Completed buildings that still have homes unsold are also often referred to as Presale since they’re still being purchased brand new and directly from the Developer.
Potential increase in value before completion: This allows the buyer to put down only deposits and potentially watch the home increase in value before even having to complete the sale, take on a mortgage, condo fees or property taxes. Many people in Vancouver have done very well financially buying into presales and selling them after they’re built in markets where home values have been increasing.
Brand new home: The appeal of having a home that is brand new and never lived in is a big draw for Presales.
Wider selection of choices: A good building, in a good location, by a reputable developer will always have relatively strong demand for it. Purchasing at the presale stage allows you to choose from a wider selection of available floor plans, size ranges, views, floors of the building, outdoor spaces, customizations & more. Waiting until the building is finished and purchasing on the resale market will not present as much selection and you will have to pick from the listings available at any given time, which may not be your ideal choice in the building were you to have more selection.
The latest trends & technologies in the building: The newest developments tend to be on the leading edge of the newest interior design trends, construction trends, environmental building techniques and more. Buying into a new presale instead of an existing building may simply give you more “new stuff”.
Time to save: Being able to pay deposits in spread out installments, and not having to start payments for mortgages, condo fees & taxes often allows a buyer to ease into home ownership when buying a presale. This works particularly well for first time buyers currently living at home, as it gives them an excuse to save up and time to plan out all of the details.
Time delays: Presale developments come with estimated timelines and can vary a lot. When purchasing, you need to be flexible with your completion needs and aware that it may be earlier, or more often later than you’re expecting when you make the purchase.
Deposits being held up: Your deposit payments are held in trust accounts and legally protected by the Real Estate Development Marketing Act (REDMA). Although they are protected by this, it’s still money not in your pocket and should the development have delays or not complete your money has been tied up for long periods of time.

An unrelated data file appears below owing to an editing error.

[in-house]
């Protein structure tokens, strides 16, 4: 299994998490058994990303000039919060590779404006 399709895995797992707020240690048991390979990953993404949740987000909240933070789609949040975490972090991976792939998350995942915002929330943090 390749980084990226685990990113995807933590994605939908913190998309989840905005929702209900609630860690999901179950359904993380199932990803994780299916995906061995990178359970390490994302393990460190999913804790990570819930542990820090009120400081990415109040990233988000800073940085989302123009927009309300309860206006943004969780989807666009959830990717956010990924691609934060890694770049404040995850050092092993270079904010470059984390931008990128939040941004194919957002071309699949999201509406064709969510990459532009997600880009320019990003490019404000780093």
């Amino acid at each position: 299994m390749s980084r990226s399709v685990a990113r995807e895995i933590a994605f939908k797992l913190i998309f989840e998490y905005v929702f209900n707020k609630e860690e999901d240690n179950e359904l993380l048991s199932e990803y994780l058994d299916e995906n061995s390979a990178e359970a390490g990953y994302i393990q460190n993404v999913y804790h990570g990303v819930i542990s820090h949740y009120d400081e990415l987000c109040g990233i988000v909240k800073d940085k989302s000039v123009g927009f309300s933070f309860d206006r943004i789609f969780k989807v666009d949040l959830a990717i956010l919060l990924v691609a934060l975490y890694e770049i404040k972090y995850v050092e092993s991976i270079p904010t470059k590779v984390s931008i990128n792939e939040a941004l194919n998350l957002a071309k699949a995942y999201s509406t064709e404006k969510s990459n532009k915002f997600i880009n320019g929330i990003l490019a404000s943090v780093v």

Changes from the original terms: Although most developers try very hard to deliver on their promises and keep a good reputation, there are times when things can change and the final home will be slightly different from what you expected. Presale contracts generally protect a developers right to make some changes to items such as interior materials, appliances, common areas (such as amenities) & even the overall size of the home you purchased.
Loss in Value: Despite what some people may tell you, prices do not always go up. Just as you can make a large profit from buying a presale, you can also take a large loss. If the value you agreed to goes down before the completion of the development, you will likely still be responsible to complete the sale at the agreed upon price. Although there have been situations where developers have agreed to lower prices and adjust to current market prices, they are not obligated to do so and a buyer should expect that they will be paying the price they agreed to when purchasing.
Developers asking for more money: This has been a rare existence in the Vancouver Presale market, however there have been some developments where developers have under budgeted for their costs and asked purchasers for more money & a new contract. Reviewing the background of the developer and their reputation with past purchasers can help safeguard against a potential situation like this.
The other is an assignment for profit which is like selling the home before it’s completed to someone else, and having them take over the terms of the contract and complete the sale when the development is ready.
Not all Presale contract allow assignments, and those that do will usually have restrictions and fees associated with them.
This gives the buyer time to read all of the fine print, have the documents reviewed by their Realtor and/or lawyer and go over any other issued you need to before the sale is firm and legally binding.
When purchasing a Presale, you are given “estimated” condo fees only as it’s not possible to determine the exact costs of a building that is not built. When the development is complete, the final condo fees can be different than what you were told at the time of purchase.
Reviewing the estimated budget, and taking a closer look at the type of costs in the building such as amenities & utilities will help estimate whether the development is likely to have high condo fees later.
If the completion of the Presale is further out, you still may choose to get one. Since the mortgage will not commence until the purchase completes, you will not need to have financing arranged until that time, however having a pre-approval still has advantages as it gives you a clearer idea of expected monthly costs and a secured rate for a period of time.
Most Presales will have onsite mortgage information that allows you to get a long term rate hold (up to 3 years) secured through those particular lenders. This safe guards you against potentially rises in interest rates during the construction period, and is a much longer rate hold than a typical mortgage broker, unassociated with the development can provide.
They may also have a blanket approval done on the development which approves lending on the current pricing, which safe guards you in the event property value decreases before completion.
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